The standards of what it takes to be a martial arts teacher in today’s society are sadly very low. Any fool may present himself as such. Many make up their own titles, certificates and diplomas, while others receive them from those that did so before.
I have therefore written this article for two reasons:

1.      To be of personal inspiration for martial arts teachers worldwide, so they could live up to higher expectations of themselves.
2.      To help novice practitioners and those new to the martial arts know what to look for in a teacher.
All of the requirements you shall be reading below, I demand first and foremost from myself, and also from my own students wherein they wish to teach. In this is depicted primary quality of a teacher, and a leader of any kind – setting a personal example.

Let us talk about that last one. There should be an understanding that every martial arts teacher is, by definition, a parent. It does not matter whether one sees oneself as such. The students who engage in the martial arts under you come willing to learn things they do not know, and often have not the slightest clue about. Most among the students who shall last (even older folks) will develop the tendency to consider you as a parent; that is – a person guiding them through the unknown. In this process, the by-product of their mindset will be that they will look up to your personal example in all things, not only martial arts. You will not hear about this from most of them, but it is quite certain that you shall witness the consequences. The best and worst martial arts teachers are mirrored, on the personal level, by their students’ behavior outside of class. Your students will take a mental note of every gesture, word, act or step you make and take, because they have opened up their thinking and emotional mind to you. The martial arts teacher therefore needs to be almost a saint in his daily dealings with other human beings, at least as much as his students can witness, because any less will negatively affect the lives of others. Not all of us are perfectly well behaved, and some arrive at teaching with a shadier past, but once a teacher, one needs to aspire to be greater for the sake of his students.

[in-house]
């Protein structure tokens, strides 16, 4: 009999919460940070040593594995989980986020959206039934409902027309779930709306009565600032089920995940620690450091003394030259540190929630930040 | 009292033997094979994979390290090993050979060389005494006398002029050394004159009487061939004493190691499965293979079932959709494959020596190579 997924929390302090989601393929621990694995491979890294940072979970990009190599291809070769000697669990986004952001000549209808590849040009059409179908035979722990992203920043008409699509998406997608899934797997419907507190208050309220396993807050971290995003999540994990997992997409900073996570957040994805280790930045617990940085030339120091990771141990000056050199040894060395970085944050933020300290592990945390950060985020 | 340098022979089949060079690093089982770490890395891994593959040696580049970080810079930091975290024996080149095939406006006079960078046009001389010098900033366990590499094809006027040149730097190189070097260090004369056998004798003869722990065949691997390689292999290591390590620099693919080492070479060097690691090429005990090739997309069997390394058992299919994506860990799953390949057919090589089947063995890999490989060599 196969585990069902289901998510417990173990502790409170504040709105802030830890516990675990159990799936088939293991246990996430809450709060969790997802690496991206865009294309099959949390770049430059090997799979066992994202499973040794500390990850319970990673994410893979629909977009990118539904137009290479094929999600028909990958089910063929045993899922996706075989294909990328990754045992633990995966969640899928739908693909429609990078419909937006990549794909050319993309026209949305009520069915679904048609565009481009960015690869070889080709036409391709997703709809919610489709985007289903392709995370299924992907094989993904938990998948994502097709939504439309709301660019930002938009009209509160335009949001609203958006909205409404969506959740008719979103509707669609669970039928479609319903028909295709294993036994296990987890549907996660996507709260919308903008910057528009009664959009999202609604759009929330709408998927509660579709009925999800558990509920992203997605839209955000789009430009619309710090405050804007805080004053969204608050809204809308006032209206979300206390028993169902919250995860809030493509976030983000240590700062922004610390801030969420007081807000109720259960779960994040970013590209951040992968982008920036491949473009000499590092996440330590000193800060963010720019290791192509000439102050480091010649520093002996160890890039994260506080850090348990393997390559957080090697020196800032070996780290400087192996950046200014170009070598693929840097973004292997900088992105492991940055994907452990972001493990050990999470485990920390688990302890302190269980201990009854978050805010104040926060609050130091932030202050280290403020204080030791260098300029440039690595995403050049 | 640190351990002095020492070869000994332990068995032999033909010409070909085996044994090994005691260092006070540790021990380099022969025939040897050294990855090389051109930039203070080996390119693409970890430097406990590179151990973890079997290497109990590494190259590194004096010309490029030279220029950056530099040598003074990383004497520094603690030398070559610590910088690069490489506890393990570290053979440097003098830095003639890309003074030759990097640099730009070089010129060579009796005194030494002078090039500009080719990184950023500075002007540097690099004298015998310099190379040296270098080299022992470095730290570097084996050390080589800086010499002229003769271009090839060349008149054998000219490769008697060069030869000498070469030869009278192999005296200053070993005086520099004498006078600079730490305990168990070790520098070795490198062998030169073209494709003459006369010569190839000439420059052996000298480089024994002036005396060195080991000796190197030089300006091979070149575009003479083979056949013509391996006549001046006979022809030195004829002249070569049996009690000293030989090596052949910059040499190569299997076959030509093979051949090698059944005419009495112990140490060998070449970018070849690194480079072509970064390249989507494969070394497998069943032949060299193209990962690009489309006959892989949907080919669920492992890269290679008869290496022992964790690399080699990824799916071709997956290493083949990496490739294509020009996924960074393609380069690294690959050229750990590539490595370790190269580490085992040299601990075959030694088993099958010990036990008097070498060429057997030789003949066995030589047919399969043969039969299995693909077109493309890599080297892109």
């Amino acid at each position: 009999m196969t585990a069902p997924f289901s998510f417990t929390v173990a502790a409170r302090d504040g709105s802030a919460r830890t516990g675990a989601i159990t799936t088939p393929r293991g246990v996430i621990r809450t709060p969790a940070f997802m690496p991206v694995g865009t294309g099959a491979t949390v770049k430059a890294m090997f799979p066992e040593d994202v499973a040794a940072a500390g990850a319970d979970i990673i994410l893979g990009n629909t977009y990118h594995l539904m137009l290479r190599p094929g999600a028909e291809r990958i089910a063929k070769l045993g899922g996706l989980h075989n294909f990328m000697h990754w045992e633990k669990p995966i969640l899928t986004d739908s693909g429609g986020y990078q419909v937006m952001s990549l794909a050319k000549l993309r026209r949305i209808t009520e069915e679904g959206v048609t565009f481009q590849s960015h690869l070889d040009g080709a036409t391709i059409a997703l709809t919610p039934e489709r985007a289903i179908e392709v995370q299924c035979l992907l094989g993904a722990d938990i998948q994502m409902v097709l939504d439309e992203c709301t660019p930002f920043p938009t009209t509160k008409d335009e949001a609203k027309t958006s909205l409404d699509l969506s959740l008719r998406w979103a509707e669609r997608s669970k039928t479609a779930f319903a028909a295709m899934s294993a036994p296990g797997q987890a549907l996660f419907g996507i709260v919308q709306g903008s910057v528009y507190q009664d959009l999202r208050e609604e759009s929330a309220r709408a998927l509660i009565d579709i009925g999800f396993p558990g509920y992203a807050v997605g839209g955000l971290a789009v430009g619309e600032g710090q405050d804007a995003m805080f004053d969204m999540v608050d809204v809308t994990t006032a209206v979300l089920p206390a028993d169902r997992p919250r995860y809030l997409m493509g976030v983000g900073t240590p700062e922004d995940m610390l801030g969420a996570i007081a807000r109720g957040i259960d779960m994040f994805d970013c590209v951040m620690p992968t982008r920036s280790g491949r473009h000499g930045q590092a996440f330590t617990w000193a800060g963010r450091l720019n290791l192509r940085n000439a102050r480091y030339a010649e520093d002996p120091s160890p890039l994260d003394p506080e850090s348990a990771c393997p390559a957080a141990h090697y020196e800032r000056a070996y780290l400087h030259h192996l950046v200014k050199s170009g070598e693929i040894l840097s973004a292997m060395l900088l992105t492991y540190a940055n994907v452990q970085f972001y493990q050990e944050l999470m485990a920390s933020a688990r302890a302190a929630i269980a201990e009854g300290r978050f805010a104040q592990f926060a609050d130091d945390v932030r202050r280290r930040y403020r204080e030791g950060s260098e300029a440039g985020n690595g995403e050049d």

A good example for this would be something I was told by one of my teachers, Sifu Sapir Tal (Jook Lum Southern Mantis). He had quit smoking a while after he started teaching, as he realized he could not set a bad example for his students, who would sometimes see him with his cigarettes.     Otherwise, when bad habits that cannot be done with, they should be kept hidden.
Setting an example includes having Knowledge. An education. On what is relevant to one’s art and practice, of course, but in a very holistic and comprehensive way. An ignorant teacher is the breeder of naïve and uninformed disciples.        
 
He ought to be able to name his style and tell its exact origins (no, ‘Kung Fu’ and ‘Wushu’ are not names of styles, but umbrella terms for various Chinese martial arts. ‘Jujutsu’, ‘Karate’ and others also have many sub-styles). He needs to be fluent in the lingo and special terminology of the style. Movements, methods and techniques should be understood on multiple levels – Martial, Physiological, Anatomical, Kinesiological, Biological, Psychological, Philosophical, Historical, and more. In all of these in general, the teacher needs to have indulged in his study prior to his becoming a tutor of others. Many professions require one to have a single specialization, but the glorious occupation of teaching the martial arts demands one to be educated in multiple fields of study.

The teacher should always publicly name his teacher, teacher’s teacher and so-forth at least 2-3 generations before him. All martial arts styles should have a history. Even ‘completely new’ styles should be based on some past knowledge that came from somewhere. Not paying respects to one’s martial ancestors is utterly disgraceful. I know of many teachers who, because of bad blood flowing in their martial arts family, refrain from mentioning these origins. Such people are not worthy of being called teachers. It is to be expected that when the time comes, they will suffer similarly bad relationships with their own martial offspring. Though it cannot be asked for that each and every single martial arts teacher out there always maintain a good relationship with his teacher, having such relationship is preferable and important. Likewise, it is also preferable that the teacher will continue to have teachers of his own, even in older age.